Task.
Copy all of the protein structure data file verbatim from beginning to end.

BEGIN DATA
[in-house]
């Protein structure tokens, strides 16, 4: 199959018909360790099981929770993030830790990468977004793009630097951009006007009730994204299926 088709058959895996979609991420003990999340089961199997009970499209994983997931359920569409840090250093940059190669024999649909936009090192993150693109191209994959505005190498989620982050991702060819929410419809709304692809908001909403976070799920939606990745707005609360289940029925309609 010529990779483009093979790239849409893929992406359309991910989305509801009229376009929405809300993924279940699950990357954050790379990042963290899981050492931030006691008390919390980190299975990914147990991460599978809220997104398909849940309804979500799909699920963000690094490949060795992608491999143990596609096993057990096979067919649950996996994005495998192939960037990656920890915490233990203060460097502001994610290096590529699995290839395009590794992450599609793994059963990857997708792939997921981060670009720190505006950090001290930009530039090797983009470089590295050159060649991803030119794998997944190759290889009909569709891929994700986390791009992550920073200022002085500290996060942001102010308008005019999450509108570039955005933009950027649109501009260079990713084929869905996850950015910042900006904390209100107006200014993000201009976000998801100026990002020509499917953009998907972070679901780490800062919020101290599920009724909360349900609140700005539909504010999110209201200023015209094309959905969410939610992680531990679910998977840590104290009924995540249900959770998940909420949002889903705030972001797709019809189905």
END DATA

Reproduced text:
[in-house]
């Protein structure tokens, strides 16, 4: 199959018909360790099981929770993030830790990468977004793009630097951009006007009730994204299926 088709058959895996979609991420003990999340089961199997009970499209994983997931359920569409840090250093940059190669024999649909936009090192993150693109191209994959505005190498989620982050991702060819929410419809709304692809908001909403976070799920939606990745707005609360289940029925309609 010529990779483009093979790239849409893929992406359309991910989305509801009229376009929405809300993924279940699950990357954050790379990042963290899981050492931030006691008390919390980190299975990914147990991460599978809220997104398909849940309804979500799909699920963000690094490949060795992608491999143990596609096993057990096979067919649950996996994005495998192939960037990656920890915490233990203060460097502001994610290096590529699995290839395009590794992450599609793994059963990857997708792939997921981060670009720190505006950090001290930009530039090797983009470089590295050159060649991803030119794998997944190759290889009909569709891929994700986390791009992550920073200022002085500290996060942001102010308008005019999450509108570039955005933009950027649109501009260079990713084929869905996850950015910042900006904390209100107006200014993000201009976000998801100026990002020509499917953009998907972070679901780490800062919020101290599920009724909360349900609140700005539909504010999110209201200023015209094309959905969410939610992680531990679910998977840590104290009924995540249900959770998940909420949002889903705030972001797709019809189905």